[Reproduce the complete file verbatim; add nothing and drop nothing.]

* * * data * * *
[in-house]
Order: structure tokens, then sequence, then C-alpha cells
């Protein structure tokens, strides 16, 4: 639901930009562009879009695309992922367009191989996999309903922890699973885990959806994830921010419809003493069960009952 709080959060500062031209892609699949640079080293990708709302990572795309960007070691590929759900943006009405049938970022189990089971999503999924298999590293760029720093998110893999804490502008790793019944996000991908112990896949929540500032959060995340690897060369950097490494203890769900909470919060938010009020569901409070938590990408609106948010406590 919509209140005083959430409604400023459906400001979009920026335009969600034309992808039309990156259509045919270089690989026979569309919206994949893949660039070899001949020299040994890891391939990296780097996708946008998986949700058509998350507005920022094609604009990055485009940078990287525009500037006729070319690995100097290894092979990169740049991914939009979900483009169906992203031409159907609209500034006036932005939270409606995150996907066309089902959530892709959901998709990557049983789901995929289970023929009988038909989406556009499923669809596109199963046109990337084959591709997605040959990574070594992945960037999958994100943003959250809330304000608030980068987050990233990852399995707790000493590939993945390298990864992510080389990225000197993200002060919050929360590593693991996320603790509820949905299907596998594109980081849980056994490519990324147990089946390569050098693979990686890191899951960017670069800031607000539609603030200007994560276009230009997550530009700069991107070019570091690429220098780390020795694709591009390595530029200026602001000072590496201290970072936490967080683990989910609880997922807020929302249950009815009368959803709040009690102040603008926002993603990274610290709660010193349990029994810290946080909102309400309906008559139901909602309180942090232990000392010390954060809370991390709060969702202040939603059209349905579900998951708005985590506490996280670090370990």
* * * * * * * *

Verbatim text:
[in-house]
Order: structure tokens, then sequence, then C-alpha cells
């Protein structure tokens, strides 16, 4: 639901930009562009879009695309992922367009191989996999309903922890699973885990959806994830921010419809003493069960009952 709080959060500062031209892609699949640079080293990708709302990572795309960007070691590929759900943006009405049938970022189990089971999503999924298999590293760029720093998110893999804490502008790793019944996000991908112990896949929540500032959060995340690897060369950097490494203890769900909470919060938010009020569901409070938590990408609106948010406590 919509209140005083959430409604400023459906400001979009920026335009969600034309992808039309990156259509045919270089690989026979569309919206994949893949660039070899001949020299040994890891391939990296780097996708946008998986949700058509998350507005920022094609604009990055485009940078990287525009500037006729070319690995100097290894092979990169740049991914939009979900483009169906992203031409159907609209500034006036932005939270409606995150996907066309089902959530892709959901998709990557049983789901995929289970023929009988038909989406556009499923669809596109199963046109990337084959591709997605040959990574070594992945960037999958994100943003959250809330304000608030980068987050990233990852399995707790000493590939993945390298990864992510080389990225000197993200002060919050929360590593693991996320603790509820949905299907596998594109980081849980056994490519990324147990089946390569050098693979990686890191899951960017670069800031607000539609603030200007994560276009230009997550530009700069991107070019570091690429220098780390020795694709591009390595530029200026602001000072590496201290970072936490967080683990989910609880997922807020929302249950009815009368959803709040009690102040603008926002993603990274610290709660010193349990029994810290946080909102309400309906008559139901909602309180942090232990000392010390954060809370991390709060969702202040939603059209349905579900998951708005985590506490996280670090370990």